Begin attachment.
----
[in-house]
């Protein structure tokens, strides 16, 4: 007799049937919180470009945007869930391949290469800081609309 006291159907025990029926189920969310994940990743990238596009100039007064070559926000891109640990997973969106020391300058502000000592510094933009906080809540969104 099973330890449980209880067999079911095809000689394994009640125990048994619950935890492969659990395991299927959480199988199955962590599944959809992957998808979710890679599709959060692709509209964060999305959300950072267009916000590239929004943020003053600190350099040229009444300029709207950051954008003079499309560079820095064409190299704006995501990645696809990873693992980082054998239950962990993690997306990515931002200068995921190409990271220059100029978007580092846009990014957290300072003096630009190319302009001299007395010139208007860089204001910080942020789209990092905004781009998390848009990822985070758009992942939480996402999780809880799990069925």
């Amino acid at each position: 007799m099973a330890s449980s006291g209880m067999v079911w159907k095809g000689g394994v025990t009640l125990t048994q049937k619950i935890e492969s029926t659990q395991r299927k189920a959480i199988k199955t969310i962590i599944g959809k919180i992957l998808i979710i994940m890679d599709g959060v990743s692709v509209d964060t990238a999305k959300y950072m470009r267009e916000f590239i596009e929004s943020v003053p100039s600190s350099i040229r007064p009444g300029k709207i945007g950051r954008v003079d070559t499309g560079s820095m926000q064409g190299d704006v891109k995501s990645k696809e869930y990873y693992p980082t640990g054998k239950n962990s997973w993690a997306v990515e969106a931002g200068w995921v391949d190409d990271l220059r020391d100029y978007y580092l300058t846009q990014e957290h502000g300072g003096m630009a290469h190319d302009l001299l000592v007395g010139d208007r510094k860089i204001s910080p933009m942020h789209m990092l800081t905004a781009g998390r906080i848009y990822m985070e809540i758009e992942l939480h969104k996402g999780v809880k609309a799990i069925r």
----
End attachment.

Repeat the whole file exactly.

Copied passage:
[in-house]
């Protein structure tokens, strides 16, 4: 007799049937919180470009945007869930391949290469800081609309 006291159907025990029926189920969310994940990743990238596009100039007064070559926000891109640990997973969106020391300058502000000592510094933009906080809540969104 099973330890449980209880067999079911095809000689394994009640125990048994619950935890492969659990395991299927959480199988199955962590599944959809992957998808979710890679599709959060692709509209964060999305959300950072267009916000590239929004943020003053600190350099040229009444300029709207950051954008003079499309560079820095064409190299704006995501990645696809990873693992980082054998239950962990993690997306990515931002200068995921190409990271220059100029978007580092846009990014957290300072003096630009190319302009001299007395010139208007860089204001910080942020789209990092905004781009998390848009990822985070758009992942939480996402999780809880799990069925």
């Amino acid at each position: 007799m099973a330890s449980s006291g209880m067999v079911w159907k095809g000689g394994v025990t009640l125990t048994q049937k619950i935890e492969s029926t659990q395991r299927k189920a959480i199988k199955t969310i962590i599944g959809k919180i992957l998808i979710i994940m890679d599709g959060v990743s692709v509209d964060t990238a999305k959300y950072m470009r267009e916000f590239i596009e929004s943020v003053p100039s600190s350099i040229r007064p009444g300029k709207i945007g950051r954008v003079d070559t499309g560079s820095m926000q064409g190299d704006v891109k995501s990645k696809e869930y990873y693992p980082t640990g054998k239950n962990s997973w993690a997306v990515e969106a931002g200068w995921v391949d190409d990271l220059r020391d100029y978007y580092l300058t846009q990014e957290h502000g300072g003096m630009a290469h190319d302009l001299l000592v007395g010139d208007r510094k860089i204001s910080p933009m942020h789209m990092l800081t905004a781009g998390r906080i848009y990822m985070e809540i758009e992942l939480h969104k996402g999780v809880k609309a799990i069925r």